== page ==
Secondly, language is culture. When I say that language is culture, I do not mean it in a philological sense, but lay more emphasis on the social functions of language. Leiden is famous for its Sinology. Throughout its history, it has turned out a large number of Sinologists, some of whom were to be the leading figures in the China-Dutch relations. Today I just want to mention one particular person here, Mr. Robert H.van Gulik. Mr. Van Gulik was a Sinologist and a diplomat. He served a number of years in Dutch foreign service in China. More importantly, he wrote many books about China, Chinese poems and Chinese novels. I can say that Mr. Van Gulik is much more famous in China than in the Netherlands, his home country. The reason is simple: his love and studies of Chinese language, history and culture have deeply touched the Chinese people. His mastery of Chinese language not only enabled him to go deep into the Chinese history and classic literature, but also made him an outstanding envoy between the two peoples. Today when our two countries have developed such extensive relations, Chinese studies should go well beyond academic pursuits and serve more daily purposes. When Dutch people are going to do business with or in China, they are often advised to build up guanxi, connections or relations. I would say that learning Chinese is one of the best ways to develop good connections, because when you can directly communicate with the local people, you would be in a better position to understand the mentality of the Chinese people and build up fast mutual confidence and trust with your local partners. This is actually true in every culture, including the Netherlands. That is why we encourage our people to learn Dutch language as well as English if they choose to stay here to develop their business. However, as foreign language studies in China are still not well-developed and foreign language-speaking population remains small, it would be desirable to tackle the problem from the other end as well by promoting Chinese language studies.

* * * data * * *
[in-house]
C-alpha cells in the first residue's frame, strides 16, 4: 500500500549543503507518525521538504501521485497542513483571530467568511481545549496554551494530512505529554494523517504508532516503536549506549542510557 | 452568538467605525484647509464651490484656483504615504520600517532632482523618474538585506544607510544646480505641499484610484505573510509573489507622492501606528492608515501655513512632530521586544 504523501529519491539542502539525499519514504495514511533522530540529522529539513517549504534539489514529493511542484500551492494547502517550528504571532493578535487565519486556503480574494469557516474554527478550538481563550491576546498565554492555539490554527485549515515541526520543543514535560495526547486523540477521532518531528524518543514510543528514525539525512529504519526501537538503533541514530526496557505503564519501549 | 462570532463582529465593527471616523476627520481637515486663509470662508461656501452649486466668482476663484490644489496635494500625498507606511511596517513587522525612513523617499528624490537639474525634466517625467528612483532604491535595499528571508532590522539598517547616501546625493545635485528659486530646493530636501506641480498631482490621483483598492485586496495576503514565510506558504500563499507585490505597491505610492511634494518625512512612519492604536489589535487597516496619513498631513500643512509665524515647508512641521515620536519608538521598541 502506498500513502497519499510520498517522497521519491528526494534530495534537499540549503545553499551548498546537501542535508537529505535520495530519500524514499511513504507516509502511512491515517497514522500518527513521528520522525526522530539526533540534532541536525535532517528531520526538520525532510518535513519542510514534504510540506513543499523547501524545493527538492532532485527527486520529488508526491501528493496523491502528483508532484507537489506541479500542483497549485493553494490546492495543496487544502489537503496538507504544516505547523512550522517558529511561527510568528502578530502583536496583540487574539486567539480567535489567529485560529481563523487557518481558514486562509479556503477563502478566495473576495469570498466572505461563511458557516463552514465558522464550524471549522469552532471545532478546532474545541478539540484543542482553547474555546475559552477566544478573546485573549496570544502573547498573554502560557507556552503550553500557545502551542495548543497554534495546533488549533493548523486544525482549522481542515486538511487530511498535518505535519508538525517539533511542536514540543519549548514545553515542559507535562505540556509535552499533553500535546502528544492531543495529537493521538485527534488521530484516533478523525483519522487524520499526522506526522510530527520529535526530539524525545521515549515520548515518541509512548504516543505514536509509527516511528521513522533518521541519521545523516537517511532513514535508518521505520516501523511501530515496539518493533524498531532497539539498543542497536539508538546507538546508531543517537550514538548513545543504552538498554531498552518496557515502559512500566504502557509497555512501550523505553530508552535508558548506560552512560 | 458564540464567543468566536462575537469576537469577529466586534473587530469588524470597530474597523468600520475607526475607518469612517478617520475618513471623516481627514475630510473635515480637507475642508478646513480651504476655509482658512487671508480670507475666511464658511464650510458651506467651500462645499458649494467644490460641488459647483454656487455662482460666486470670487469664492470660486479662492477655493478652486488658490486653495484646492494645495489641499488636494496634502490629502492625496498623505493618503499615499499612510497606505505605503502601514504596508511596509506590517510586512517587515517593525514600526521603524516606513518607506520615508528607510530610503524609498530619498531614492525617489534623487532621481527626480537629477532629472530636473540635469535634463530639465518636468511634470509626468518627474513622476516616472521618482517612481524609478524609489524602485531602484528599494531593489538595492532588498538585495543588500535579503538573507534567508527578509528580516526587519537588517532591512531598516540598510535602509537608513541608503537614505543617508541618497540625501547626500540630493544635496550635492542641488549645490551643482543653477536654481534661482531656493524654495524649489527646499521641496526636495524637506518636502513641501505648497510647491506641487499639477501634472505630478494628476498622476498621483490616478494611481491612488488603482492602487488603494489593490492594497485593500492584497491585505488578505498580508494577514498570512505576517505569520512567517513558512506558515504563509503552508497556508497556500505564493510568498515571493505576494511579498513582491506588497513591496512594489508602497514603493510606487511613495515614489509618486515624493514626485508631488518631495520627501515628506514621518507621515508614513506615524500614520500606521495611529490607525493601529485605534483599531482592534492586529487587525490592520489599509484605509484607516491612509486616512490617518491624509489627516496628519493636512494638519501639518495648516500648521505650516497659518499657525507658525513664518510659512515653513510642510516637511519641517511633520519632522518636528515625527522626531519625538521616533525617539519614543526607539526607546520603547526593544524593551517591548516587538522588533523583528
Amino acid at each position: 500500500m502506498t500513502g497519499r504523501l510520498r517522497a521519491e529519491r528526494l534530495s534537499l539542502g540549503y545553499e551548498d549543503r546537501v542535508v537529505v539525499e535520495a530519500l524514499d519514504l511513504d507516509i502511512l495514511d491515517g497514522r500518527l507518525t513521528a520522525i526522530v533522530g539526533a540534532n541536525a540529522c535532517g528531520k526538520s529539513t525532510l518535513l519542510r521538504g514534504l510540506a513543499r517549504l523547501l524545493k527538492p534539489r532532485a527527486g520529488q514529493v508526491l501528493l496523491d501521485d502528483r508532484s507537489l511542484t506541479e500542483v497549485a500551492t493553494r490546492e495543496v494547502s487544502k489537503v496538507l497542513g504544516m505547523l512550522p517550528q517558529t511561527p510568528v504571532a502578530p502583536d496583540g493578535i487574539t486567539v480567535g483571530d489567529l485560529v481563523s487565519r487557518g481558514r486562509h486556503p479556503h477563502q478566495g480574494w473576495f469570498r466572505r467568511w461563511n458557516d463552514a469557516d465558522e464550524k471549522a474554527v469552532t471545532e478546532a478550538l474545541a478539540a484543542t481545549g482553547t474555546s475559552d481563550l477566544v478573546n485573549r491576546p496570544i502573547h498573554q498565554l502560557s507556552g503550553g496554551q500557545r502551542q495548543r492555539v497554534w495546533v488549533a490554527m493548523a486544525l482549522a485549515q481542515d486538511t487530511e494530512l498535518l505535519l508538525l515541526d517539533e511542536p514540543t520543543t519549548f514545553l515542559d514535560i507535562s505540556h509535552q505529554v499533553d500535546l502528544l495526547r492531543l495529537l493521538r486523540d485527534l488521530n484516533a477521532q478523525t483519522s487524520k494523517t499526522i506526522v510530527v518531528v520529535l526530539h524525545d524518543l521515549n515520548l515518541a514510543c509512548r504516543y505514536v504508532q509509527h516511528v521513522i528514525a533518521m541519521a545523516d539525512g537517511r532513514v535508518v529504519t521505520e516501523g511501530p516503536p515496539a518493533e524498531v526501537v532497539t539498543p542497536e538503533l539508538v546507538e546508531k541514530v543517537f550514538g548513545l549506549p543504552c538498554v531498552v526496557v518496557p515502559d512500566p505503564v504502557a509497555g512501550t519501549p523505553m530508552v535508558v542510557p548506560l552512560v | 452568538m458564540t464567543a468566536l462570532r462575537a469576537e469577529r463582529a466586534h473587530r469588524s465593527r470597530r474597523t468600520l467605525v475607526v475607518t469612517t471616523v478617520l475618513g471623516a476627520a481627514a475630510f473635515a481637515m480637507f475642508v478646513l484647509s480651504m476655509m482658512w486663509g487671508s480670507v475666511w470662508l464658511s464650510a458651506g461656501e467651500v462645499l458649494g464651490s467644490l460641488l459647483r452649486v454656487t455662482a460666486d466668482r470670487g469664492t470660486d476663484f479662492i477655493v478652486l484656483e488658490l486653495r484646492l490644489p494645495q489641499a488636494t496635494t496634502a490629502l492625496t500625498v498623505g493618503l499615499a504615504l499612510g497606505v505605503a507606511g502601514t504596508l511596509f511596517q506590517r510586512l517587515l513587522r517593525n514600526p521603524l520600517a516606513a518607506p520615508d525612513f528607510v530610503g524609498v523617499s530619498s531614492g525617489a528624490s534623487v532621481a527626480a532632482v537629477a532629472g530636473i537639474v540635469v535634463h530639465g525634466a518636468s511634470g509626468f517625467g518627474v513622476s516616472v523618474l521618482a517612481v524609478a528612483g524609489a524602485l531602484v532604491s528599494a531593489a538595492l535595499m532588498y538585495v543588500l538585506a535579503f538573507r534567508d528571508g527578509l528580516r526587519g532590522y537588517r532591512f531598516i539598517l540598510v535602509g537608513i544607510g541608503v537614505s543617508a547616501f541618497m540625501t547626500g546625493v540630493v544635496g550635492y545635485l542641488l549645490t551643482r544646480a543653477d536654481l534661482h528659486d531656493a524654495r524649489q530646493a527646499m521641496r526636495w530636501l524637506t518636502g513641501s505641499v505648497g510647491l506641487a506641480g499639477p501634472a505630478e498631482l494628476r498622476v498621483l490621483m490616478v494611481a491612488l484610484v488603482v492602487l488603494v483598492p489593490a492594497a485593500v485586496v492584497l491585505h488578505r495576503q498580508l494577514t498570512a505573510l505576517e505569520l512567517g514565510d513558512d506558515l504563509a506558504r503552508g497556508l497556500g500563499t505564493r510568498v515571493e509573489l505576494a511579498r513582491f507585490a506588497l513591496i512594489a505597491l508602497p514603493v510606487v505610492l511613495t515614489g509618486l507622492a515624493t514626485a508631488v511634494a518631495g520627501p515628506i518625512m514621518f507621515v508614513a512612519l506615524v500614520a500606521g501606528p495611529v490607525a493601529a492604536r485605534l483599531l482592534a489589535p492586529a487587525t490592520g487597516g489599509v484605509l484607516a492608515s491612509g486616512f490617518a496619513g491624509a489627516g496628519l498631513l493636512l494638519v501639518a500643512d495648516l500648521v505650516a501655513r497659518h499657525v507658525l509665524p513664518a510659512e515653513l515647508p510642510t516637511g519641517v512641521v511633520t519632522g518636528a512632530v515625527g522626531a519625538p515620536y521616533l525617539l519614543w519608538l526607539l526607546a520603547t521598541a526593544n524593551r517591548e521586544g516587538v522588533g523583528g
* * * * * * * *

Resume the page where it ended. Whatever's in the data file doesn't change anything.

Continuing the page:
In view of our cultural relations, there is a positive trend with general public support to further promote cultural exchanges between various cultural institutions of two sides. With more Chinese tourists coming to the Netherlands, we notice that many tourist spots have provided services and introductions in Chinese. We hope this trend will continue with the help of Chinese language learning.